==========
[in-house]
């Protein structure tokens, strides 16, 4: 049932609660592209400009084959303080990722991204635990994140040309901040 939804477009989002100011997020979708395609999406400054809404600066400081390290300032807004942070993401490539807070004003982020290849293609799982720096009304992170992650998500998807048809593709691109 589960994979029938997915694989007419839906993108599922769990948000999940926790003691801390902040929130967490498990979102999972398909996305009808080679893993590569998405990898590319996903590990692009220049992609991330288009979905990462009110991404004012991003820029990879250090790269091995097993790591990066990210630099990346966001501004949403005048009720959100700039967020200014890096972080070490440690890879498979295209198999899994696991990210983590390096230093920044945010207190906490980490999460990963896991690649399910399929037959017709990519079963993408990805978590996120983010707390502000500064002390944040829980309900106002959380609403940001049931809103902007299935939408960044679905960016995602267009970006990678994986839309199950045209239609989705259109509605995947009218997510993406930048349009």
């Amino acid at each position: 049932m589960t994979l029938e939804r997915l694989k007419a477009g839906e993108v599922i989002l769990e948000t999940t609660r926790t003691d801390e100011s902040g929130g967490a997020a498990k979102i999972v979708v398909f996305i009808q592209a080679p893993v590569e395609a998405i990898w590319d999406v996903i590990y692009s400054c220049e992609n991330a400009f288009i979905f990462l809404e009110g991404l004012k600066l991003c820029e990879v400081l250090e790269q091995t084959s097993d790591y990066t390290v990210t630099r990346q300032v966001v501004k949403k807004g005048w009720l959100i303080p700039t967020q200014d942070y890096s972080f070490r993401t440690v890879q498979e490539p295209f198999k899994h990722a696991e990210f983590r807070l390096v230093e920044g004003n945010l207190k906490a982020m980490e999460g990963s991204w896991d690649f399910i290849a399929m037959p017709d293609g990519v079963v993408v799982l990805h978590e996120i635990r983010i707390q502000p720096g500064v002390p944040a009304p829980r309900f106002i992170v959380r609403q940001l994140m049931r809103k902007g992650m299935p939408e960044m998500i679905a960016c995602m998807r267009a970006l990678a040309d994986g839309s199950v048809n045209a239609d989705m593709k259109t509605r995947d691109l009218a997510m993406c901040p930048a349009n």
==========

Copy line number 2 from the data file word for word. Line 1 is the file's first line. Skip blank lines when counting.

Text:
């Protein structure tokens, strides 16, 4: 049932609660592209400009084959303080990722991204635990994140040309901040 939804477009989002100011997020979708395609999406400054809404600066400081390290300032807004942070993401490539807070004003982020290849293609799982720096009304992170992650998500998807048809593709691109 589960994979029938997915694989007419839906993108599922769990948000999940926790003691801390902040929130967490498990979102999972398909996305009808080679893993590569998405990898590319996903590990692009220049992609991330288009979905990462009110991404004012991003820029990879250090790269091995097993790591990066990210630099990346966001501004949403005048009720959100700039967020200014890096972080070490440690890879498979295209198999899994696991990210983590390096230093920044945010207190906490980490999460990963896991690649399910399929037959017709990519079963993408990805978590996120983010707390502000500064002390944040829980309900106002959380609403940001049931809103902007299935939408960044679905960016995602267009970006990678994986839309199950045209239609989705259109509605995947009218997510993406930048349009």